His aim was true, though his songs were blue.
British singer-songwriter Elvis Costello, a former new-wave cult hero who launched his career with the 1977 album My Aim Is True, delivered another A-plus Seattle performance last night at the Paramount Theatre.
No longer performing with his longtime band, the Attractions, Costello was joined by longtime pianist Steve Nieve, a former Attraction who has become a kind of songwriter-soulmate of Costello's.
Dressed in nearly matching black suits, the two musicians performed a long, generous show filled with tender, melancholy songs about fractured relationships and lost love.
Backed by Nieve, Costello began with such favorites as "Temptation" and "Accidents Will Happen" before offering several songs from Painted From Memory, the career-reviving album he recorded last year with Burt Bacharach.
"We sat at the piano side by side, fighting over the white keys and the black keys," Costello said of his songwriting collaboration with Bacharach.
"You know that song 'Ebony and Ivory?' It's not true."
The current tour with Nieve began in Europe and is now touring the United States.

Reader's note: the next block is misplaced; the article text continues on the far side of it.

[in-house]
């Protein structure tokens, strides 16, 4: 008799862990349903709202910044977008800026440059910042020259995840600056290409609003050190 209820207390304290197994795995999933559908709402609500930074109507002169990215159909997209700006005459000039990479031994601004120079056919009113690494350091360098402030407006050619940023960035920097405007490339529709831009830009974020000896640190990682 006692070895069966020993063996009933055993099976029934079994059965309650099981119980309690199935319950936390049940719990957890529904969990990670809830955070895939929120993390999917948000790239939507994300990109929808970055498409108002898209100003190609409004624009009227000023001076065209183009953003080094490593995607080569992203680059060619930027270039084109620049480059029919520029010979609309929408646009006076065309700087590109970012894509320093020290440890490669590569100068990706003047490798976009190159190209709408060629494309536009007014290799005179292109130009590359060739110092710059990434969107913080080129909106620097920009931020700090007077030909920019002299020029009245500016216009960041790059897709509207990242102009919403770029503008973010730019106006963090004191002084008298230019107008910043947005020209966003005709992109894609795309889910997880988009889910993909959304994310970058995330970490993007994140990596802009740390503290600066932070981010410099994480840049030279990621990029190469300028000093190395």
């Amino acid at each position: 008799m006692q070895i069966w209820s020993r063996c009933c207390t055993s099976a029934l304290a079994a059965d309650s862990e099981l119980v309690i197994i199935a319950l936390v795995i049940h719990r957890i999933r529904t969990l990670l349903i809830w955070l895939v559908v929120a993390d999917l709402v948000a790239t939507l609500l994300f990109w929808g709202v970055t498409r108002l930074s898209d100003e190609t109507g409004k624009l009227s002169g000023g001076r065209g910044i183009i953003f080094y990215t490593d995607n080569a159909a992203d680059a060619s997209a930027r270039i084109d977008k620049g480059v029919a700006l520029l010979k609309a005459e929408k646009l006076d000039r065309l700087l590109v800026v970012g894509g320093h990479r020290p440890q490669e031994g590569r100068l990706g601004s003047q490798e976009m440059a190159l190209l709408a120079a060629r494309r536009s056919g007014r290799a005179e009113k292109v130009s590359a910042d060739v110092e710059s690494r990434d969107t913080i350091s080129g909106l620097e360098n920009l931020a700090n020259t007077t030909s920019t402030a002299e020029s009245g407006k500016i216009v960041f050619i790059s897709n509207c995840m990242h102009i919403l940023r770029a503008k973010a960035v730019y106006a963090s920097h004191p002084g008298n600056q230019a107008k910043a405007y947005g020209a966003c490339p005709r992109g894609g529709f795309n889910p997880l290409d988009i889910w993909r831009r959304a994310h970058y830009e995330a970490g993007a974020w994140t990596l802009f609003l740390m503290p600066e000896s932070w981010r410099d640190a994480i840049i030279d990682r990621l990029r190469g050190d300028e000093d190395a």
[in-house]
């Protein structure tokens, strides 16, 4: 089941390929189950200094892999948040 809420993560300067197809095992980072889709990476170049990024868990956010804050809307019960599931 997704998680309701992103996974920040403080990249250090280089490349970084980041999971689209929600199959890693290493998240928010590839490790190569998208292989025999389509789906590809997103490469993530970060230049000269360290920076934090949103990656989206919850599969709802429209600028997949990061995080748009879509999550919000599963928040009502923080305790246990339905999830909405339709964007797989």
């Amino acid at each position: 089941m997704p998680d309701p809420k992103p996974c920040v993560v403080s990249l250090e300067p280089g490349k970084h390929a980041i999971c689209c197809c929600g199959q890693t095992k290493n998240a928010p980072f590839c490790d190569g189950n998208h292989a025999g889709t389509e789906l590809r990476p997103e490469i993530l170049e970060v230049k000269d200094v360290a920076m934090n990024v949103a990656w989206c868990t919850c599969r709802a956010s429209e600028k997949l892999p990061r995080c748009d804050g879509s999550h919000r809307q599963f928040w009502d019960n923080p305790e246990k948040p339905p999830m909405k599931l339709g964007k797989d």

At the Paramount, Costello was in great form, singing so beautifully that the crowd often broke into applause in the middle of a song.
Painted From Memory was given a special emphasis early in the show. Among the selections was "Toledo," "What's Her Name Today?" (about a serial heartbreaker) and the lovely "This House Is Empty Now," a tear-jerker about a ruined marriage.
The audience sang along to "(I Don't Want to Go to) Chelsea," an old favorite that Costello performed with passion. The bittersweet "I Hope You're Happy Now" was more subdued.
While on the road, Costello and Nieve have been working on new songs. Costello performed one of them, "You Lie Sweetly," about two lovers facing each other in the morning after "the glory of night has fled."
A segment in the middle of the show featured Costello alone on stage, performing some of his earliest songs and commenting (sometimes humorously) about the state of pop culture, TV programming, youth violence, Bill Gates and that other Elvis.